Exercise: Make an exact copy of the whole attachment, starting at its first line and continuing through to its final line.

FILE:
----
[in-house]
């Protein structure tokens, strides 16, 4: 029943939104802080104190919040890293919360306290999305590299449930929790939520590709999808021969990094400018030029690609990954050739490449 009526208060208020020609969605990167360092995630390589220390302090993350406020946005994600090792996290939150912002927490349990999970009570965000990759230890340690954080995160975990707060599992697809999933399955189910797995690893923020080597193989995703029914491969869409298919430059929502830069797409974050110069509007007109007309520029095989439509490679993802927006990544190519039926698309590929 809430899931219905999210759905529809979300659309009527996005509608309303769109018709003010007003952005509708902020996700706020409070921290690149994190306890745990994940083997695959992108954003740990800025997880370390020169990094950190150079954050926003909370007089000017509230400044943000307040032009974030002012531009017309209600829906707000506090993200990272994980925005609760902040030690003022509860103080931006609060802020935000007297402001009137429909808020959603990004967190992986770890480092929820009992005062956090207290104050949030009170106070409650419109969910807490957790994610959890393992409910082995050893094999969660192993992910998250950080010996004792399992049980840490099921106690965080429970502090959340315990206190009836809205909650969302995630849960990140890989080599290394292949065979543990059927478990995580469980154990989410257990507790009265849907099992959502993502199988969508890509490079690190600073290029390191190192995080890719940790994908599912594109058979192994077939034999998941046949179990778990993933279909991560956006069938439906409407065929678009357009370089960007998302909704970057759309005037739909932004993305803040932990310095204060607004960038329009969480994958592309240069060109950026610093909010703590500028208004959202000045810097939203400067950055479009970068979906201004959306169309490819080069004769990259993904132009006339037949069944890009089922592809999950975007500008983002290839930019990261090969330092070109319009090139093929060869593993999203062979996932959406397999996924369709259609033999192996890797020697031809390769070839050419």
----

[in-house]
């Protein structure tokens, strides 16, 4: 029943939104802080104190919040890293919360306290999305590299449930929790939520590709999808021969990094400018030029690609990954050739490449 009526208060208020020609969605990167360092995630390589220390302090993350406020946005994600090792996290939150912002927490349990999970009570965000990759230890340690954080995160975990707060599992697809999933399955189910797995690893923020080597193989995703029914491969869409298919430059929502830069797409974050110069509007007109007309520029095989439509490679993802927006990544190519039926698309590929 809430899931219905999210759905529809979300659309009527996005509608309303769109018709003010007003952005509708902020996700706020409070921290690149994190306890745990994940083997695959992108954003740990800025997880370390020169990094950190150079954050926003909370007089000017509230400044943000307040032009974030002012531009017309209600829906707000506090993200990272994980925005609760902040030690003022509860103080931006609060802020935000007297402001009137429909808020959603990004967190992986770890480092929820009992005062956090207290104050949030009170106070409650419109969910807490957790994610959890393992409910082995050893094999969660192993992910998250950080010996004792399992049980840490099921106690965080429970502090959340315990206190009836809205909650969302995630849960990140890989080599290394292949065979543990059927478990995580469980154990989410257990507790009265849907099992959502993502199988969508890509490079690190600073290029390191190192995080890719940790994908599912594109058979192994077939034999998941046949179990778990993933279909991560956006069938439906409407065929678009357009370089960007998302909704970057759309005037739909932004993305803040932990310095204060607004960038329009969480994958592309240069060109950026610093909010703590500028208004959202000045810097939203400067950055479009970068979906201004959306169309490819080069004769990259993904132009006339037949069944890009089922592809999950975007500008983002290839930019990261090969330092070109319009090139093929060869593993999203062979996932959406397999996924369709259609033999192996890797020697031809390769070839050419």